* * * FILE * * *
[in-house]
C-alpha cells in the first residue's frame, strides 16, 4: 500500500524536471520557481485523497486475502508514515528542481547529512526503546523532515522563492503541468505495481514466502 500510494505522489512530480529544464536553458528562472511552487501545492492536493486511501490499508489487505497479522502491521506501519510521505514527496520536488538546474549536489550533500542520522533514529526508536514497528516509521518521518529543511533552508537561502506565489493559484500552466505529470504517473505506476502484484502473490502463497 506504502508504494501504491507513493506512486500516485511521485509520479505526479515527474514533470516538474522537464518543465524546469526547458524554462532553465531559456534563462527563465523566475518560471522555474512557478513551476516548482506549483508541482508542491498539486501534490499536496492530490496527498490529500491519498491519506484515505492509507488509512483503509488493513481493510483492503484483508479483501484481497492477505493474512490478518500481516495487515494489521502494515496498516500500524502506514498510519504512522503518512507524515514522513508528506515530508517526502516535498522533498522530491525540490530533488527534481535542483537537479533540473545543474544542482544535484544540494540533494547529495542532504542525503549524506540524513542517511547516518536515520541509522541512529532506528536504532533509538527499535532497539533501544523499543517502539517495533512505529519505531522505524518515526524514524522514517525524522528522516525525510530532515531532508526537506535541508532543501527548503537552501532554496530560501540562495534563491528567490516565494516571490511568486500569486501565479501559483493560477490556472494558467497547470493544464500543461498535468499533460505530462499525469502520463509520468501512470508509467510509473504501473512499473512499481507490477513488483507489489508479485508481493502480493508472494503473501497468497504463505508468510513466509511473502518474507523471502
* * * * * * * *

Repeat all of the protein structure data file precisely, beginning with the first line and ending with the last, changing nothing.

[in-house]
C-alpha cells in the first residue's frame, strides 16, 4: 500500500524536471520557481485523497486475502508514515528542481547529512526503546523532515522563492503541468505495481514466502 500510494505522489512530480529544464536553458528562472511552487501545492492536493486511501490499508489487505497479522502491521506501519510521505514527496520536488538546474549536489550533500542520522533514529526508536514497528516509521518521518529543511533552508537561502506565489493559484500552466505529470504517473505506476502484484502473490502463497 506504502508504494501504491507513493506512486500516485511521485509520479505526479515527474514533470516538474522537464518543465524546469526547458524554462532553465531559456534563462527563465523566475518560471522555474512557478513551476516548482506549483508541482508542491498539486501534490499536496492530490496527498490529500491519498491519506484515505492509507488509512483503509488493513481493510483492503484483508479483501484481497492477505493474512490478518500481516495487515494489521502494515496498516500500524502506514498510519504512522503518512507524515514522513508528506515530508517526502516535498522533498522530491525540490530533488527534481535542483537537479533540473545543474544542482544535484544540494540533494547529495542532504542525503549524506540524513542517511547516518536515520541509522541512529532506528536504532533509538527499535532497539533501544523499543517502539517495533512505529519505531522505524518515526524514524522514517525524522528522516525525510530532515531532508526537506535541508532543501527548503537552501532554496530560501540562495534563491528567490516565494516571490511568486500569486501565479501559483493560477490556472494558467497547470493544464500543461498535468499533460505530462499525469502520463509520468501512470508509467510509473504501473512499473512499481507490477513488483507489489508479485508481493502480493508472494503473501497468497504463505508468510513466509511473502518474507523471502